Praises be he was wrong. In fact, some of the meals we partook of in Senegal rated highly on my list of most-excellent meals, regardless where from.
Gayle, Matt’s wife, dined us like princes during our stay and never once could we recall of being hungry. As a matter of fact, we each carried all sorts of makeshift meals from America just in case (Ethan packed an entire minute market), but when it became time to depart; nearly all of our precautionary foods were left behind for our friends.
I’ve included the cool pictures of our meals for you to take note of, just in case you too travel there one day. Should you also fear the dietary provisions of the Senegalese I would advise to save the room in your bags for real luggage, but then, I think our hosts will enjoy what you leave behind… so pack to your heart’s content.
If so, rest assured that your eyes aren’t deceiving you; there are no plates. I think there were only spoons to accommodate our dilettante-Dioula-dining-habits.
The meal was marvelous. We filled our stomachs, and then began with our escorts our journey back to our rooms for the evening.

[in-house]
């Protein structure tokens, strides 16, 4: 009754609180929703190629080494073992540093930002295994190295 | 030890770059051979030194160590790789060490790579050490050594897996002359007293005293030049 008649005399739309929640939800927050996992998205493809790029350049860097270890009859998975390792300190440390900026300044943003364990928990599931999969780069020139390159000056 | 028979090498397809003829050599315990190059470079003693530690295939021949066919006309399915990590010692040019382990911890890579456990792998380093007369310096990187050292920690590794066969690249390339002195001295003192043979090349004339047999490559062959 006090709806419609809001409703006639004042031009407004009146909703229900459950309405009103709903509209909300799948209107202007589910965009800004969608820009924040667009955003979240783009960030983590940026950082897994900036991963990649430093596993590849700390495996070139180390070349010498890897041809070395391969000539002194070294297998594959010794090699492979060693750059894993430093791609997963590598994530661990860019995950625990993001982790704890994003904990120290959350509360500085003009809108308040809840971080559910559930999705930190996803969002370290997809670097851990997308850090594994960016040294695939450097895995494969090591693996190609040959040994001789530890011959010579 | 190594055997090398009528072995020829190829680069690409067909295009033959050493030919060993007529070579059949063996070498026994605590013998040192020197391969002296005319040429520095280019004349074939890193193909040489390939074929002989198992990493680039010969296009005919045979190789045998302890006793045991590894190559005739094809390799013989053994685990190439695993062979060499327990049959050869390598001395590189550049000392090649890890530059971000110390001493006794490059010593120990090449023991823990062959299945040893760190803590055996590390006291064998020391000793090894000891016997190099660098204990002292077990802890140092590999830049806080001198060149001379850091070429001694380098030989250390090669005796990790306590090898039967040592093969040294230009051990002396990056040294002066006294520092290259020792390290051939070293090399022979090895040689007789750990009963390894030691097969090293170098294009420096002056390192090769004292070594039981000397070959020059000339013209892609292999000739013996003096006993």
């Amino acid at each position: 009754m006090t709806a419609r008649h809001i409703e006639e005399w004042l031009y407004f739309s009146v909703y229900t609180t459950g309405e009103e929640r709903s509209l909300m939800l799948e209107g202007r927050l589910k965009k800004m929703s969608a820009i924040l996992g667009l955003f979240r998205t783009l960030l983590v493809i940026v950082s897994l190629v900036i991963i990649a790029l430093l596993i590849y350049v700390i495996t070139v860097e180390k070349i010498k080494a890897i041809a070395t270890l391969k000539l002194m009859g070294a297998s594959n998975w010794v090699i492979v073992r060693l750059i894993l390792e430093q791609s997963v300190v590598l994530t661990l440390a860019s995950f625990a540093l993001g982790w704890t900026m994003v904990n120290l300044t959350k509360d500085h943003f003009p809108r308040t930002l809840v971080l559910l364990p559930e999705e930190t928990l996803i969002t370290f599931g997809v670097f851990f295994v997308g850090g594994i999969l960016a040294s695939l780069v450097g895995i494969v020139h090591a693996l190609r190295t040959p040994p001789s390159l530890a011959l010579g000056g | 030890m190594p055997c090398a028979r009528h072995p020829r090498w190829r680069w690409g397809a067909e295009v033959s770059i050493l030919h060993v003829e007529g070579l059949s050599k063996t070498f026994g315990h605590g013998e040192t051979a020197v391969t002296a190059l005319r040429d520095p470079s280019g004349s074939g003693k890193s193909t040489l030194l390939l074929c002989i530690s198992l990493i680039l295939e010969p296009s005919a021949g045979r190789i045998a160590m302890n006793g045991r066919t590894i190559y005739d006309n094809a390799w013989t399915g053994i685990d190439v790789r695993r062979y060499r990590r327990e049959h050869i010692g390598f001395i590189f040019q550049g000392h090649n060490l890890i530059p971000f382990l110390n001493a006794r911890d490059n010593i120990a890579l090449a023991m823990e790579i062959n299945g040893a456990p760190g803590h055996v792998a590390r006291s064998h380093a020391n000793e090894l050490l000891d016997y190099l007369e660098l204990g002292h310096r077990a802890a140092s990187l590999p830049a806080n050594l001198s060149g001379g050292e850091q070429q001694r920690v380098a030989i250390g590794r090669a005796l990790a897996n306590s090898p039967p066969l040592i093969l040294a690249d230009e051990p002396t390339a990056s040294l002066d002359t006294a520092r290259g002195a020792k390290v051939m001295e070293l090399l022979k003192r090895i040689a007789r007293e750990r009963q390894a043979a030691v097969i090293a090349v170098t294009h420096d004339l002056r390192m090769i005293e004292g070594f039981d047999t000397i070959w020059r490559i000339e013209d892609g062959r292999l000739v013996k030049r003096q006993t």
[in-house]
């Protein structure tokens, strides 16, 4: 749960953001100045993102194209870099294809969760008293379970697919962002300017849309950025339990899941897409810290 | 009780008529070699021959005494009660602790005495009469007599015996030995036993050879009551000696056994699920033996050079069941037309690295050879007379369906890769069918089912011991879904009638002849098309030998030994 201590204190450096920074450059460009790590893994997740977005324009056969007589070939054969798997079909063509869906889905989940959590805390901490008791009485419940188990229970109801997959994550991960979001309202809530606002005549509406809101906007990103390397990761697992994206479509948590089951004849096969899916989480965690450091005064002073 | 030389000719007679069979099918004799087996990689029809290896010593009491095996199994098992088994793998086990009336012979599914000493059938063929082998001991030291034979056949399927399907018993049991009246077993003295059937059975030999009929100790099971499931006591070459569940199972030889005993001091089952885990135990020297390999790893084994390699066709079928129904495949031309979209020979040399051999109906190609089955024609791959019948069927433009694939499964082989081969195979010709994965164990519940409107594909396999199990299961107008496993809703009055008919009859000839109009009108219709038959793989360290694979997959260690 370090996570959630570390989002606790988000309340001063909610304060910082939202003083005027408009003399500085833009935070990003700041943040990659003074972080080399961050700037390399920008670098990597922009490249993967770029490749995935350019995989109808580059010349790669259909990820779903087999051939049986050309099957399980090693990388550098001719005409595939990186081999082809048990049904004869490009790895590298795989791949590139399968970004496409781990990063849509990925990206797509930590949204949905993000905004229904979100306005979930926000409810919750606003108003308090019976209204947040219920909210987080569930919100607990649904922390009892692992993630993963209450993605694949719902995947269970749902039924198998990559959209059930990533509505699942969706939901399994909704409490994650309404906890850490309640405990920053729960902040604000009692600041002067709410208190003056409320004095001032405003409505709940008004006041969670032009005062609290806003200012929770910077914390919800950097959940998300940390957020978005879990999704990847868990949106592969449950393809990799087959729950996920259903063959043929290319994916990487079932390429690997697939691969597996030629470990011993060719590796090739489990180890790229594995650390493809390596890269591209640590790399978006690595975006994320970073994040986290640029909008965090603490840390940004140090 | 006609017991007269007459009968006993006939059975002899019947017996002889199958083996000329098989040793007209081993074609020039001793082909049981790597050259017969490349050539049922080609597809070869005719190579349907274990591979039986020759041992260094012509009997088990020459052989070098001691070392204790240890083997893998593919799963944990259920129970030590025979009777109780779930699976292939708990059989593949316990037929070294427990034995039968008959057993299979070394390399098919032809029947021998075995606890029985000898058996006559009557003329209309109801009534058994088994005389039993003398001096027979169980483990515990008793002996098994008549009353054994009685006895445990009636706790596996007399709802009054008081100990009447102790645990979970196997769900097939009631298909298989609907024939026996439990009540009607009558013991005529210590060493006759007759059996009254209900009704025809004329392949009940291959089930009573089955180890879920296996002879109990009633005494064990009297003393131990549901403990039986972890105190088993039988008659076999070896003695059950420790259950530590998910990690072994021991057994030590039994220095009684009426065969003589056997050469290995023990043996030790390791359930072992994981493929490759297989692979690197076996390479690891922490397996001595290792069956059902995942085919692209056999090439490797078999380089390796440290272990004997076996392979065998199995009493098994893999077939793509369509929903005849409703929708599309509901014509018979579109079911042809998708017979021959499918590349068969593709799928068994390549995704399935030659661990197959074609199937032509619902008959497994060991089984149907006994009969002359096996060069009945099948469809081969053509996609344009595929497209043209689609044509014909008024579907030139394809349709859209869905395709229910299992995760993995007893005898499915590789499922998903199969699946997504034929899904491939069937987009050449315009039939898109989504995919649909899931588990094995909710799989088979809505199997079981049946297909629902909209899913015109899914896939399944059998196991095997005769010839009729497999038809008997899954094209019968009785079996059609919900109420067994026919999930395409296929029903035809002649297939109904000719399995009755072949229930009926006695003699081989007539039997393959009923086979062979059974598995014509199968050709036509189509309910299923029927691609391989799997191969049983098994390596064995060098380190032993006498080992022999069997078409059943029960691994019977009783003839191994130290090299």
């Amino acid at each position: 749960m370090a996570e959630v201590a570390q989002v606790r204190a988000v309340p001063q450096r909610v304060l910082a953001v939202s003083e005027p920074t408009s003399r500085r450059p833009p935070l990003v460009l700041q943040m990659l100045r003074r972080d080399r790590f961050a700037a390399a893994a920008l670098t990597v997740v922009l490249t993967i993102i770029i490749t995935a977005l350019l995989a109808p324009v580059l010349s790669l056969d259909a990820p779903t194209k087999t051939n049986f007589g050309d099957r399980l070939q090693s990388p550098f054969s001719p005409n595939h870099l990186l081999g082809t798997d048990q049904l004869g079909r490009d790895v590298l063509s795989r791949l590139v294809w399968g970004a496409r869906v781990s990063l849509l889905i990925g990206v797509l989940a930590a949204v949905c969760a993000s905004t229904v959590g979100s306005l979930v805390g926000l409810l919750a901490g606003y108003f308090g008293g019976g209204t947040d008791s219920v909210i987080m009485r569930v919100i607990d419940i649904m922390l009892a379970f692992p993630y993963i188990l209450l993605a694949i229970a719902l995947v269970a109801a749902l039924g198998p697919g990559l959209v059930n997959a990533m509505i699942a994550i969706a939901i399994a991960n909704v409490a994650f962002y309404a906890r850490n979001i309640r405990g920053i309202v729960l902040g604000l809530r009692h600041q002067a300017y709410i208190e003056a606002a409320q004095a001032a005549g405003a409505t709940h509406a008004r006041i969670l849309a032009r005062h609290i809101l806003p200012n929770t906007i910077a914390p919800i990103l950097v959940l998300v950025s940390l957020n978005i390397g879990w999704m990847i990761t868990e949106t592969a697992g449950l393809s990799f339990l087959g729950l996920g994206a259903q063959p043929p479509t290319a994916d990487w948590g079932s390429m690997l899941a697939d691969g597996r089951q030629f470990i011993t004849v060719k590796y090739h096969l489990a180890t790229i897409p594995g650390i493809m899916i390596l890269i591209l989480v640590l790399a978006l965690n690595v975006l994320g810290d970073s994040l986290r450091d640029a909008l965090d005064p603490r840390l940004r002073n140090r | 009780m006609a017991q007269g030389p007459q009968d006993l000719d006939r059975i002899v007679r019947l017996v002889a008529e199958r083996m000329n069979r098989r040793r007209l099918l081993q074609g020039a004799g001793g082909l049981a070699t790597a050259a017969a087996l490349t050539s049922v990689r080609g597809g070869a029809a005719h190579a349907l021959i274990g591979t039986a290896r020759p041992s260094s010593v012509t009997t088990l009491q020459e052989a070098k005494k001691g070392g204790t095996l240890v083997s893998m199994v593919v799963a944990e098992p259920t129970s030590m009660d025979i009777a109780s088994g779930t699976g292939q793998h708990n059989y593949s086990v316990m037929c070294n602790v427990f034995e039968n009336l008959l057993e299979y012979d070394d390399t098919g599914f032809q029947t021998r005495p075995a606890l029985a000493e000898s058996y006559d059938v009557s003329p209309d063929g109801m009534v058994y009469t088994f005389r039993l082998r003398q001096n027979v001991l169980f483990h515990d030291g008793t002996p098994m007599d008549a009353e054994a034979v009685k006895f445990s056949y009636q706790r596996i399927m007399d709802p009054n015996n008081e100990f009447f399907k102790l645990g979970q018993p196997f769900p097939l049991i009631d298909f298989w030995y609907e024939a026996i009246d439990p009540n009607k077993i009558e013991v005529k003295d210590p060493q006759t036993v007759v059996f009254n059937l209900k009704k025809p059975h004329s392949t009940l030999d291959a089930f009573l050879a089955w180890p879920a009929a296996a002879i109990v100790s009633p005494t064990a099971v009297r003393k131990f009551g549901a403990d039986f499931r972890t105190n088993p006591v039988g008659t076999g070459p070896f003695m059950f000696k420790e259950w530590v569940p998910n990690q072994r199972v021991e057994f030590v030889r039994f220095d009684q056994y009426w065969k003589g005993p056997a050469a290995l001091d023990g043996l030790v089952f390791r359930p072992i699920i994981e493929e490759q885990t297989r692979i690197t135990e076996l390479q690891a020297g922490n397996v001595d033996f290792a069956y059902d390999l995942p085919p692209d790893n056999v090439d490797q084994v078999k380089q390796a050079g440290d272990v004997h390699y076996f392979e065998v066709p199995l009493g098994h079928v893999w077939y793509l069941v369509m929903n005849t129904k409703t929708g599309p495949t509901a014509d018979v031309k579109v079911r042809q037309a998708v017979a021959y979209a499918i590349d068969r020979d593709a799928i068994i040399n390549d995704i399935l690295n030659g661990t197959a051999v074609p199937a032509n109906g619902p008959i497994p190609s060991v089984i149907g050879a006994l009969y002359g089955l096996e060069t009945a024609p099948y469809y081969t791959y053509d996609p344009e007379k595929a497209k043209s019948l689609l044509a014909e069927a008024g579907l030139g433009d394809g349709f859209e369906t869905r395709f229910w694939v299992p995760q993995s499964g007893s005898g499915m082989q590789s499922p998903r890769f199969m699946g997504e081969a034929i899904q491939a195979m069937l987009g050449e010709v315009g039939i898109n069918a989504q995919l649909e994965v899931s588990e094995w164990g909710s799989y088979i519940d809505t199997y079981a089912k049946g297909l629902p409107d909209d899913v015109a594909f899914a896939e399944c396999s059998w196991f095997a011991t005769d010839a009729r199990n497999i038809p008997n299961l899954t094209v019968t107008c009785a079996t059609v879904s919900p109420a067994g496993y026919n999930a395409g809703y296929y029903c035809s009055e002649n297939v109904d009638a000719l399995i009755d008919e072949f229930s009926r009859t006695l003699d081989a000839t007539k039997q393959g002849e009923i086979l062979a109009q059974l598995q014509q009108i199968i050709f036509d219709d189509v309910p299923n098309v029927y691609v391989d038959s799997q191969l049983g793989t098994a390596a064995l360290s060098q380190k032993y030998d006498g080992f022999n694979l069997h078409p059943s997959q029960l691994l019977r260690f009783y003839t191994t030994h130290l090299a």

We would learn a little more of Senegalese culture the next morning from Matt. His explanation for the way the people eat, and yes, nearly every meal is consumed from one large bowl by everyone, was illuminating. I suppose I will always remember Matt’s words, “The people here share what gives life.”
Did you catch that? The people share what gives life. Hence, food gives life so they share from one bowl.
I can only fathom where a good follower of Jesus will take that short seven word sentence. Not claiming anything of the sort here for this author, but I will still take a stab at it.
Masses of biblical overload coursed my mind with Matt’s descriptive of the Senegalese dining habits, such as:
“I Am the bread of life… that comes down from heaven… I came to give life; abundantly.” I also couldn’t help but ponder how neatly does this align with our observance of the Lord’s Supper? We share the One who gives life!
This will not by far be the last time Senegalese cultural practices remind me of biblical-like principles. In many ways, it seemed as though we were sent back in time to a place where biblical customs were the norm, but then, those will be for another day.
Any thoughts of your own on how the words, “The people here share what gives life” take meaning for us as believers in Jesus Christ?